Rolla D, Bellino D, Peloso G, Pia Rastaldi M, Simonini P, Louis Ravetti J. The first case of IgG4-related disease in Italy. J Nephropathol 2013;2:144-9.  Back to cited text no. 4
Abud-Mendoza C. IgG4 (IgG4-RD) related diseases, with a horizon not limited to Mikulicz’s disease. Reumatol Clin 2013;9:133-5.  Back to cited text no. 5
Zen Y, Nakanuma Y. IgG4-related disease: A cross-sectional study of 114 cases. Am J Surg Pathol 2010;34:1812-9.  Back to cited text no. 6
Umehara H, Okazaki K, Masaki Y, et al. Comprehensive diagnostic criteria for IgG4-related disease (IgG4-RD), 2011. Mod Rheumatol 2012;22:21-30.  Back to cited text no. 7
Salvadori M, Tsalouchos A. Immunoglobulin G4-related kidney diseases: An updated review. World J Nephrol 2018;7:29-40.  Back to cited text no. 8
Zaidan M, Ebbo M, Brochériou I, Ronco P, Schleinitz N, Boffa JJ. IgG4-related disease and renal and urological involvement. Nephrol Ther 2012;8:499-507.  Back to cited text no. 9
Saeki T, Kawano M. IgG4-related kidney disease. Kidney Int 2014;85:251-7.  Back to cited text no. 10
Ebbo M, Daniel L, Pavic M, et al. IgG4-related systemic disease: Features and treatment response in a French cohort: Results of a multicenter registry. Medicine (Baltimore) 2012;91:49-56.  Back to cited text no. 11
Raissian Y, Nasr SH, Larsen CP, et al. Diagnosis of IgG4-related tubulointerstitial nephritis. J Am Soc Nephrol 2011;22:1343-52.  Back to cited text no. 12
Kawano M, Saeki T. IgG4-related kidney disease – An update. Curr Opin Nephrol Hypertens 2015;24:193-201.  Back to cited text no. 13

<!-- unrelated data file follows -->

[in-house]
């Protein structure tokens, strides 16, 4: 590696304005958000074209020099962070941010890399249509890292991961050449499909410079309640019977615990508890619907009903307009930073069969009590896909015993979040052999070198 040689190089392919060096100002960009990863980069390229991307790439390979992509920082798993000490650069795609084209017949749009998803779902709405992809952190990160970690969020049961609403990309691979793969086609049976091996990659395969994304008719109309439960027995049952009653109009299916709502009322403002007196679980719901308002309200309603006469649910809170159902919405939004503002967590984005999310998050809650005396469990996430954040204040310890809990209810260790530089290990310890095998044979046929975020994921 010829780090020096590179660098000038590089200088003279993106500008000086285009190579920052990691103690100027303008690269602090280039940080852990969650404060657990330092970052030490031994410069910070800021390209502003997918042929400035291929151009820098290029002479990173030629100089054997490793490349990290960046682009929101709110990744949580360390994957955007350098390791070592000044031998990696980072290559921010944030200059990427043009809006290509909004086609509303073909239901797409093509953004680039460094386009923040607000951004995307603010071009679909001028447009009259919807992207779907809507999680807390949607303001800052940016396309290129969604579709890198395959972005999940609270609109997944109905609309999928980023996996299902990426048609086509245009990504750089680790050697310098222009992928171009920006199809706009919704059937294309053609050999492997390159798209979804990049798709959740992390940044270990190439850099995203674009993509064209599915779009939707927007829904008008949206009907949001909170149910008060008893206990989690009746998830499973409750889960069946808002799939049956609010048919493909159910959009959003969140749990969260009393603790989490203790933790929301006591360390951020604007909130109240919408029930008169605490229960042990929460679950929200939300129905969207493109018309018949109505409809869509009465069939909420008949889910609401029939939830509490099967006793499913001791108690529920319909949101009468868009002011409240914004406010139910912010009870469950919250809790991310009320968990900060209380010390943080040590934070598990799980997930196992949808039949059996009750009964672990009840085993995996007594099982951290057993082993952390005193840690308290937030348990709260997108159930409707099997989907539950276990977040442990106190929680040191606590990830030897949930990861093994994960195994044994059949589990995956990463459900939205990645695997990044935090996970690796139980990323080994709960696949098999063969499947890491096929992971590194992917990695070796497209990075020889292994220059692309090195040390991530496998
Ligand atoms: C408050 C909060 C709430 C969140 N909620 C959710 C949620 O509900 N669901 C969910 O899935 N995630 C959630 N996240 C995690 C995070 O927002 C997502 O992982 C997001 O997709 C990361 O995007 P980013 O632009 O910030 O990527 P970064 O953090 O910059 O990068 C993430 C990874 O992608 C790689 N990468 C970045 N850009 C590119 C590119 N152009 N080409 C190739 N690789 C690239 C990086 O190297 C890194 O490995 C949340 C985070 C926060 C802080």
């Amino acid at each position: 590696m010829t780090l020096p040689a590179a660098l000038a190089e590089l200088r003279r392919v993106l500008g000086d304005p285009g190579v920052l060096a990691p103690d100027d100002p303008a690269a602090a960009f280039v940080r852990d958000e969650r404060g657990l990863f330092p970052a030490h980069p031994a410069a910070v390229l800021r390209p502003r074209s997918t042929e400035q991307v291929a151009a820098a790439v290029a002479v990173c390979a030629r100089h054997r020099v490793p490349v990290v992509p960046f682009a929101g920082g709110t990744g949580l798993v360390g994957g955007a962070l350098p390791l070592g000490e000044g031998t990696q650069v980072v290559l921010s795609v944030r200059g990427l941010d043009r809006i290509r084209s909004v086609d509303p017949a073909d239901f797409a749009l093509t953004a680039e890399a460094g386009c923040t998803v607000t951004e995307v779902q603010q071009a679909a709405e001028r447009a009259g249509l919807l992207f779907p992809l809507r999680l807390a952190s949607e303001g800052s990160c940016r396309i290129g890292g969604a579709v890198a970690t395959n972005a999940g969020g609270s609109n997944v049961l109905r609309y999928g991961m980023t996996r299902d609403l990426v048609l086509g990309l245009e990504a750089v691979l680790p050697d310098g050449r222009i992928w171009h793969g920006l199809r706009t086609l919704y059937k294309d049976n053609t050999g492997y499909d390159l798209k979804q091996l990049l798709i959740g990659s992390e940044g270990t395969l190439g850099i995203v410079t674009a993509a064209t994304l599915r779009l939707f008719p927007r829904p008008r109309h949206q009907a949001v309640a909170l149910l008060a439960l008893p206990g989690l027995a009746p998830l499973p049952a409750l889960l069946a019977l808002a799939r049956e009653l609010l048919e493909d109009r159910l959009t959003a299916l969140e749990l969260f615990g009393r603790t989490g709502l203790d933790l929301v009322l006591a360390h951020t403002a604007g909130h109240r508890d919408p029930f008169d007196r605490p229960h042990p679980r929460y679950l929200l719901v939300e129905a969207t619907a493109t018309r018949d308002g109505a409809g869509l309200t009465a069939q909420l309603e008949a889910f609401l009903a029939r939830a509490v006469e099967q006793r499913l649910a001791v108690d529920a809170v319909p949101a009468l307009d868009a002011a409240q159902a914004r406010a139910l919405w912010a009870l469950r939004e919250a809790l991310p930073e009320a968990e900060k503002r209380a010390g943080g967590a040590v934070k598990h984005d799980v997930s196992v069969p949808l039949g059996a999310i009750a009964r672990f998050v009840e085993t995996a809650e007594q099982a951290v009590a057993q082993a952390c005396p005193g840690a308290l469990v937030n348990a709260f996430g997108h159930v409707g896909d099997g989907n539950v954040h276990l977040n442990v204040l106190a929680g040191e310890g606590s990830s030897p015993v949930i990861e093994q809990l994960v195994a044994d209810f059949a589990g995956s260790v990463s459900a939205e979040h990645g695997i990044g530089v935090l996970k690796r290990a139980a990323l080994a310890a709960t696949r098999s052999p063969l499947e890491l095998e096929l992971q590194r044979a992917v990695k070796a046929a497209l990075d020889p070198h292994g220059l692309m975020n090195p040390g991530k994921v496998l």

Shoji S, Nakano M, Usui Y. IgG4-related inflammatory pseudotumor of the kidney. Int J Urol 2010;17:389-90.  Back to cited text no. 14
Kim B, Kim JH, Byun JH, et al. IgG4-related kidney disease: MRI findings with emphasis on the usefulness of diffusion-weighted imaging. Eur J Radiol 2014;83:1057-62.  Back to cited text no. 15
Houghton DC, Troxell ML. An abundance of IgG4+ plasma cells is not specific for IgG4-related tubulointerstitial nephritis. Mod Pathol 2011;24:1480-7.  Back to cited text no. 16
Alexander MP, Larsen CP, Gibson IW, et al. Membranous glomerulonephritis is a manifestation of IgG4-related disease. Kidney Int 2013;83:455-62.  Back to cited text no. 17
Ong AC, Fine LG. Loss of glomerular function and tubulointerstitial fibrosis: Cause or effect? Kidney Int 1994;45:345-51.  Back to cited text no. 18
Karim F, Clahsen-van Groningen M, van Laar JA. AA amyloidosis and IgG4-related disease. N Engl J Med 2017;376:599-600.  Back to cited text no. 19
Konno S, Matsuno Y, Ichimiya S, Nishimura M, Kawakami Y. Retroperitoneal fibrosis diagnosed as IgG4-related disease after 35 years. Intern Med 2019;58:609-13.  Back to cited text no. 20
Khosroshahi A, Carruthers MN, Stone JH, et al. Rethinking Ormond’s disease: "Idiopathic" retroperitoneal fibrosis in the era of IgG4-related disease. Medicine (Baltimore) 2013;92: 82-91.  Back to cited text no. 21
Saeki T, Kawano M, Mizushima I, et al. The clinical course of patients with IgG4-related kidney disease. Kidney Int 2013;84:826-33.  Back to cited text no. 22
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Kawano M, Yamada K. IgG4-related kidney disease and IgG4-related retroperitoneal fibrosis. Semin Liver Dis 2016;36:283-90.  Back to cited text no. 24

Correspondence Address:
Raouya Grati
Department of Nephrology, Principal Military Hospital of Instruction, Tunis
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Source of Support: None, Conflict of Interest: None

DOI: 10.4103/1319-2442.367812